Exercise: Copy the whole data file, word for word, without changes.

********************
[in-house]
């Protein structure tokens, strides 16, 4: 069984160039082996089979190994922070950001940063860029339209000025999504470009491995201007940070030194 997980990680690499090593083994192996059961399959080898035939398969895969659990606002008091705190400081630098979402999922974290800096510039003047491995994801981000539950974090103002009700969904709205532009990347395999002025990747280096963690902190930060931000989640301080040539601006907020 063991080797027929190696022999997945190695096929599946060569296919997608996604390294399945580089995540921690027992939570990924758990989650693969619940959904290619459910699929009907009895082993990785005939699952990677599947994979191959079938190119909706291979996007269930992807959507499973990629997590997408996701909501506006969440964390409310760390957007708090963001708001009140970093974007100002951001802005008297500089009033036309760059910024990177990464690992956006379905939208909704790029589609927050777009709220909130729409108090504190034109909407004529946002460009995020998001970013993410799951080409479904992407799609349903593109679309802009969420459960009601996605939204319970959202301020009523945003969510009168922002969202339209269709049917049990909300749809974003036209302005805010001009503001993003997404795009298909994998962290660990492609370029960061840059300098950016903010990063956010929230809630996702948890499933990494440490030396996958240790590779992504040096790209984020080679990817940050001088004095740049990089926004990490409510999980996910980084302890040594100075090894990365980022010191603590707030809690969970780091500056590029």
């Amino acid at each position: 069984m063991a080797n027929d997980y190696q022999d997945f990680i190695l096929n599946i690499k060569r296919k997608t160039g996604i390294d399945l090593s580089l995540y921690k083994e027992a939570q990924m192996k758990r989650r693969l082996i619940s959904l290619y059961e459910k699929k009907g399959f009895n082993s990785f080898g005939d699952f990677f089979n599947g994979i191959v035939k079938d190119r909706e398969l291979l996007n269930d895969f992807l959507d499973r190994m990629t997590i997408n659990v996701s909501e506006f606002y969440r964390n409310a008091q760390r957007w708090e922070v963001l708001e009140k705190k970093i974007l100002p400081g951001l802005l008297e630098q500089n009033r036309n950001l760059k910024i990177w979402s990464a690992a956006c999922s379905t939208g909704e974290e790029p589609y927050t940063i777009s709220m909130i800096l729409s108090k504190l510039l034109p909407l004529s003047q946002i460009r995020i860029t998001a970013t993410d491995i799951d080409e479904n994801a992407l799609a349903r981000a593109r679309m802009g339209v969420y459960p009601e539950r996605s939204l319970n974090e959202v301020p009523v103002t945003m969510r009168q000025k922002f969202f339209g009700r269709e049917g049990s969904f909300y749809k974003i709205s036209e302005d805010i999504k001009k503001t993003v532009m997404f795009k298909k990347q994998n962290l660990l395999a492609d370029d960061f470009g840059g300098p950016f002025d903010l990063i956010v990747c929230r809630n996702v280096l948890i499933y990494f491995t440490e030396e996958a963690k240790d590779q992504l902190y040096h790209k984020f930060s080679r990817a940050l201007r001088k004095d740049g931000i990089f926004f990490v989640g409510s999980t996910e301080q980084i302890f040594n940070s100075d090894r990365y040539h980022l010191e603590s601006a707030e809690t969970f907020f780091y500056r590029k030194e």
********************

[in-house]
């Protein structure tokens, strides 16, 4: 069984160039082996089979190994922070950001940063860029339209000025999504470009491995201007940070030194 997980990680690499090593083994192996059961399959080898035939398969895969659990606002008091705190400081630098979402999922974290800096510039003047491995994801981000539950974090103002009700969904709205532009990347395999002025990747280096963690902190930060931000989640301080040539601006907020 063991080797027929190696022999997945190695096929599946060569296919997608996604390294399945580089995540921690027992939570990924758990989650693969619940959904290619459910699929009907009895082993990785005939699952990677599947994979191959079938190119909706291979996007269930992807959507499973990629997590997408996701909501506006969440964390409310760390957007708090963001708001009140970093974007100002951001802005008297500089009033036309760059910024990177990464690992956006379905939208909704790029589609927050777009709220909130729409108090504190034109909407004529946002460009995020998001970013993410799951080409479904992407799609349903593109679309802009969420459960009601996605939204319970959202301020009523945003969510009168922002969202339209269709049917049990909300749809974003036209302005805010001009503001993003997404795009298909994998962290660990492609370029960061840059300098950016903010990063956010929230809630996702948890499933990494440490030396996958240790590779992504040096790209984020080679990817940050001088004095740049990089926004990490409510999980996910980084302890040594100075090894990365980022010191603590707030809690969970780091500056590029």
């Amino acid at each position: 069984m063991a080797n027929d997980y190696q022999d997945f990680i190695l096929n599946i690499k060569r296919k997608t160039g996604i390294d399945l090593s580089l995540y921690k083994e027992a939570q990924m192996k758990r989650r693969l082996i619940s959904l290619y059961e459910k699929k009907g399959f009895n082993s990785f080898g005939d699952f990677f089979n599947g994979i191959v035939k079938d190119r909706e398969l291979l996007n269930d895969f992807l959507d499973r190994m990629t997590i997408n659990v996701s909501e506006f606002y969440r964390n409310a008091q760390r957007w708090e922070v963001l708001e009140k705190k970093i974007l100002p400081g951001l802005l008297e630098q500089n009033r036309n950001l760059k910024i990177w979402s990464a690992a956006c999922s379905t939208g909704e974290e790029p589609y927050t940063i777009s709220m909130i800096l729409s108090k504190l510039l034109p909407l004529s003047q946002i460009r995020i860029t998001a970013t993410d491995i799951d080409e479904n994801a992407l799609a349903r981000a593109r679309m802009g339209v969420y459960p009601e539950r996605s939204l319970n974090e959202v301020p009523v103002t945003m969510r009168q000025k922002f969202f339209g009700r269709e049917g049990s969904f909300y749809k974003i709205s036209e302005d805010i999504k001009k503001t993003v532009m997404f795009k298909k990347q994998n962290l660990l395999a492609d370029d960061f470009g840059g300098p950016f002025d903010l990063i956010v990747c929230r809630n996702v280096l948890i499933y990494f491995t440490e030396e996958a963690k240790d590779q992504l902190y040096h790209k984020f930060s080679r990817a940050l201007r001088k004095d740049g931000i990089f926004f990490v989640g409510s999980t996910e301080q980084i302890f040594n940070s100075d090894r990365y040539h980022l010191e603590s601006a707030e809690t969970f907020f780091y500056r590029k030194e």